A Boy and His Dog at the End of the World is such a captivating precisely because it never once forgets that while we might lose cars and electricity and cities, we don’t lose an innate sense of who we are as a people.

It’s reading how Griz deals with coming to grips with his own sense of what it means to be human, and how he processes how other people express theirs, good and bad, that make this apocalyptic tale such a compelling read.

You’re drawn from the very beginning into what is, at heart, an exploration of humanity that pulls no punches, and is grimly realistic of the horrors we’re capable of but which also retains hope that even when we are functionally extinct, that there is still a reason to go on, to keep the species alive and to celebrate what makes us human.

That Fletcher accomplishes this without once being twee or falling into Hallmark-ian inspirationalism, or losing himself in the grim bowels of the apocalypse, is testament to his strengths as a writer.

At every turn A Boy and His Dog at the End of the World is real and true, an evocative and intimate tale of what happens to one young man when his world is upended and he has to deal with the kind of bigger picture which is all too rare in a new and empty world.

“The day began early and was tinged with sadness from the very start as we saddled the horses and strapped on their packs, and then said goodbye to the Homely House.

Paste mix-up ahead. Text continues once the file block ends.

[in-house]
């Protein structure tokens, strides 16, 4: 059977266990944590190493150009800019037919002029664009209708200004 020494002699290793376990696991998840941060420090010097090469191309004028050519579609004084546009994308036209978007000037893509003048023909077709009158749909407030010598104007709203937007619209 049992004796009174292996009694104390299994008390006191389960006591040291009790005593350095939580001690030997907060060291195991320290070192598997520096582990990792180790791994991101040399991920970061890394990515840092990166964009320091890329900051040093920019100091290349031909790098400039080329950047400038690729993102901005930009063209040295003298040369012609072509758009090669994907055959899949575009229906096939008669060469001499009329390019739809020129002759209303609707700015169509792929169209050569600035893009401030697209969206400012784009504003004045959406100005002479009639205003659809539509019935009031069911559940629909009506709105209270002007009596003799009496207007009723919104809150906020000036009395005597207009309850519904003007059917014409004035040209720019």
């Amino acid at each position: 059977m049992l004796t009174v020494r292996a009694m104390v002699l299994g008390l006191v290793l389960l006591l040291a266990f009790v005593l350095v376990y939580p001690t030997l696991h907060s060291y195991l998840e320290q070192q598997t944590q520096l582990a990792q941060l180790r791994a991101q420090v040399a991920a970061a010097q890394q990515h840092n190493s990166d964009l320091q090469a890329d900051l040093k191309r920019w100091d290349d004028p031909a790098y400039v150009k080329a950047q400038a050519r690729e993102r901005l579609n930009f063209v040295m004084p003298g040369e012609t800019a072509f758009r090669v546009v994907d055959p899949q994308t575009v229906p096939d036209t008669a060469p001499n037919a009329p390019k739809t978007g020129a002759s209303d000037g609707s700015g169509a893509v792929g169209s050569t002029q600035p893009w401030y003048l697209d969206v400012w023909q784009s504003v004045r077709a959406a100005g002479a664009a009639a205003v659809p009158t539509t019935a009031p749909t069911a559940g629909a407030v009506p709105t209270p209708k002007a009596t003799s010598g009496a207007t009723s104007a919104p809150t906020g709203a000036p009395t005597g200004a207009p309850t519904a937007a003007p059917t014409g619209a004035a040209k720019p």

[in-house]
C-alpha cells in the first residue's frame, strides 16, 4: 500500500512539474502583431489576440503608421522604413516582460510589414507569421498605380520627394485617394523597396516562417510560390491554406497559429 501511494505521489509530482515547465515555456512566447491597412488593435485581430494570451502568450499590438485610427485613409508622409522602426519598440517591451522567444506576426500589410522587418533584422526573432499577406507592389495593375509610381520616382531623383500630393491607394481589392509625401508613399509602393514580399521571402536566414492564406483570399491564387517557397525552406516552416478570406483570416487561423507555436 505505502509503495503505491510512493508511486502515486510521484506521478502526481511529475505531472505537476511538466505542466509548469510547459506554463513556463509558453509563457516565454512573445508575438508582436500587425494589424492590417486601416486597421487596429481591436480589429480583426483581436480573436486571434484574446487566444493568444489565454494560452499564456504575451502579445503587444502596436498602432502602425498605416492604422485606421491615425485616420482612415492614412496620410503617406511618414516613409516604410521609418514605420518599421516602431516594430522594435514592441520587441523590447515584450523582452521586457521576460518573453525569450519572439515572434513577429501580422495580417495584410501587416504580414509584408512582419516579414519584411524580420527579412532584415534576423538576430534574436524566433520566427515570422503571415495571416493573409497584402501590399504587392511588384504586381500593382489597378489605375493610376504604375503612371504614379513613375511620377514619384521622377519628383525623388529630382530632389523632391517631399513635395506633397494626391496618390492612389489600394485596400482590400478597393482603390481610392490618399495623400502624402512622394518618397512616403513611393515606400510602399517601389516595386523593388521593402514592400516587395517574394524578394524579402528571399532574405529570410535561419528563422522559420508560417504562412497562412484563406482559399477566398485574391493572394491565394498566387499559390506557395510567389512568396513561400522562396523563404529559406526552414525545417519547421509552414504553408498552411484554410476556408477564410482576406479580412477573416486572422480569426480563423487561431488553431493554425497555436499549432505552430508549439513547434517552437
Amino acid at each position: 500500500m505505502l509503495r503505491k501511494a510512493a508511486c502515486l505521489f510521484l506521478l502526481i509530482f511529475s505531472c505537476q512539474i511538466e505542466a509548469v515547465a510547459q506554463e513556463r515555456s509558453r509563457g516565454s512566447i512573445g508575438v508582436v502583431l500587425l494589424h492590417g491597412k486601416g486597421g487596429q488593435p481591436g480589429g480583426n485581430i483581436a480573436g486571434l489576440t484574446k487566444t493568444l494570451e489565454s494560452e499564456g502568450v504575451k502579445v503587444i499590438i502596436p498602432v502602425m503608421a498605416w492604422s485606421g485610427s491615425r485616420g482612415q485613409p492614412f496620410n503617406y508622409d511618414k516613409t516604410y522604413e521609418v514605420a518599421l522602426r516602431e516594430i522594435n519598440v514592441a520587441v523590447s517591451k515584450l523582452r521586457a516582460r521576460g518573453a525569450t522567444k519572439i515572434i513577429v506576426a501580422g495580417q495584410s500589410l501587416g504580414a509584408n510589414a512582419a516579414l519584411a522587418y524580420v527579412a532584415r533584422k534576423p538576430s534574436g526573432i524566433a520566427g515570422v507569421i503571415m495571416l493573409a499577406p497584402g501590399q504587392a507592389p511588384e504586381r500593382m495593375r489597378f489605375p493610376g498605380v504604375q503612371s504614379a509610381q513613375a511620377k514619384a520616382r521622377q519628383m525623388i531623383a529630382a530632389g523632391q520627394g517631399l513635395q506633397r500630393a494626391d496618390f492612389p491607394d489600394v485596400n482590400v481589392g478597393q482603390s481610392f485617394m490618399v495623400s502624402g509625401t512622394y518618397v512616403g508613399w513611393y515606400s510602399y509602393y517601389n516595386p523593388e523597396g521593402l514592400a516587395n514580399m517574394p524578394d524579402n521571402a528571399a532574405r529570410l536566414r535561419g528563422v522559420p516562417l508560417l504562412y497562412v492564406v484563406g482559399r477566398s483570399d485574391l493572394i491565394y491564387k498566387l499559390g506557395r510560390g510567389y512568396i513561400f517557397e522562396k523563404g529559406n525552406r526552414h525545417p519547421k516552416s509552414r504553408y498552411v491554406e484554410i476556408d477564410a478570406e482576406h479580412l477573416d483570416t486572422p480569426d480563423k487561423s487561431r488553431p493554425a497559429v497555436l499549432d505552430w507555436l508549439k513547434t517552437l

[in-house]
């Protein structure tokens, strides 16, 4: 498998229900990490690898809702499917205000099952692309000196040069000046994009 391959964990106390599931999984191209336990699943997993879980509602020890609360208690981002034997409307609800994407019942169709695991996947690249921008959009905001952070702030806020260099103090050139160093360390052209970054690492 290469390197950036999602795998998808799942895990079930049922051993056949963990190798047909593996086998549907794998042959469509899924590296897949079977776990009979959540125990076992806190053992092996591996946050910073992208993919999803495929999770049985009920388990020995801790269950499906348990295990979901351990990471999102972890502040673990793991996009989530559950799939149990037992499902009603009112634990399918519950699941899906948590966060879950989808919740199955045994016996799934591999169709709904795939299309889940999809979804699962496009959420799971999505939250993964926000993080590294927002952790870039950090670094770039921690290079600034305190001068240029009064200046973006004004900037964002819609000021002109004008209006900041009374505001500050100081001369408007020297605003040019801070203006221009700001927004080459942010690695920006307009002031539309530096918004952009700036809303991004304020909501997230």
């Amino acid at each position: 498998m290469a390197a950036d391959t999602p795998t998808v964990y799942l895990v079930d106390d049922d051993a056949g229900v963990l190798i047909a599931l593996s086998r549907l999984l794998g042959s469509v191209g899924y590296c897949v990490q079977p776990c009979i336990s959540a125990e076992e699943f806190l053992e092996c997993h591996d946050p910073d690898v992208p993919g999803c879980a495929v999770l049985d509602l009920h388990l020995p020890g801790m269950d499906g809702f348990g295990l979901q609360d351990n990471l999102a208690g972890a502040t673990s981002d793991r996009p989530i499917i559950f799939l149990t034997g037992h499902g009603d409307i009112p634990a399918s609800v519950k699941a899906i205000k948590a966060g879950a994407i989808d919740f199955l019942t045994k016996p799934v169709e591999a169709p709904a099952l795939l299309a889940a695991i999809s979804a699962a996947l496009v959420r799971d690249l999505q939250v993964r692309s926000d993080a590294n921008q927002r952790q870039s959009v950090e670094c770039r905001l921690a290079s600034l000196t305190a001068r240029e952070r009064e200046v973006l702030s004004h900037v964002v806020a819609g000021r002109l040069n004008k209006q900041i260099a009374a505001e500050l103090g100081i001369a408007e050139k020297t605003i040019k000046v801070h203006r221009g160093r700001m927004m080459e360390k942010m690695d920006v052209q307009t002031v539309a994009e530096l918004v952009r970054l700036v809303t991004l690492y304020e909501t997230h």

I hoped that if all went well that I might pass by there again one day, but the world – big and empty as it is – still contains more surprises than you could imagine, and so even before what happened happened to me, I knew returning to that happy place was not something to rely on.” (P. 265)

Thing is, there are still people there, and while humanity lives on, and honestly, it’s touch-and-go in certain ways, all of the great existential questions that plague us now, plague us then.

We don’t suddenly because virtuous beyond measure in the face of annihilation, but nor we do lose the redeeming better angels of our nature either, a dichotomy that Griz discovers on his revelatory adventure up and down the British isles, and which infuses A Boy and His Dog at the End of the World with a warmth and honesty that can’t help but charm you as much as it opens your eyes.

The characters in this remarkable book are utterly compelling; with Fletcher realising them so well that you can’t help but be drawn to them, even when they are representative of the worse, rather than the best of our species.

Helping to give some perspective is the way Griz relates all his discoveries, interior and otherwise, to an imagined interlocutor from before the end of the world, a young man represented by a photo Griz finds on one of his “viking” trips – in a world where no new tech or goods are being produced, “viking” aka scavenging has become a very necessary verb – who is the stand in for all the things our protagonist discovers about the world but which he will never experience firsthand for himself.

It’s a clever narrative device which adds some weight to Griz’s discoveries as we see him discover what he and humanity have lost but what its loss might them in a world busted back to a more agrarian past.

Along with The Quiet at the End of the World by Lauren James, which tells a wholly different story on a similar premise, A Boy and His Dog at the End of the World takes a hard look at humanity, asking at it does so how much of us would really survive at the end of the world.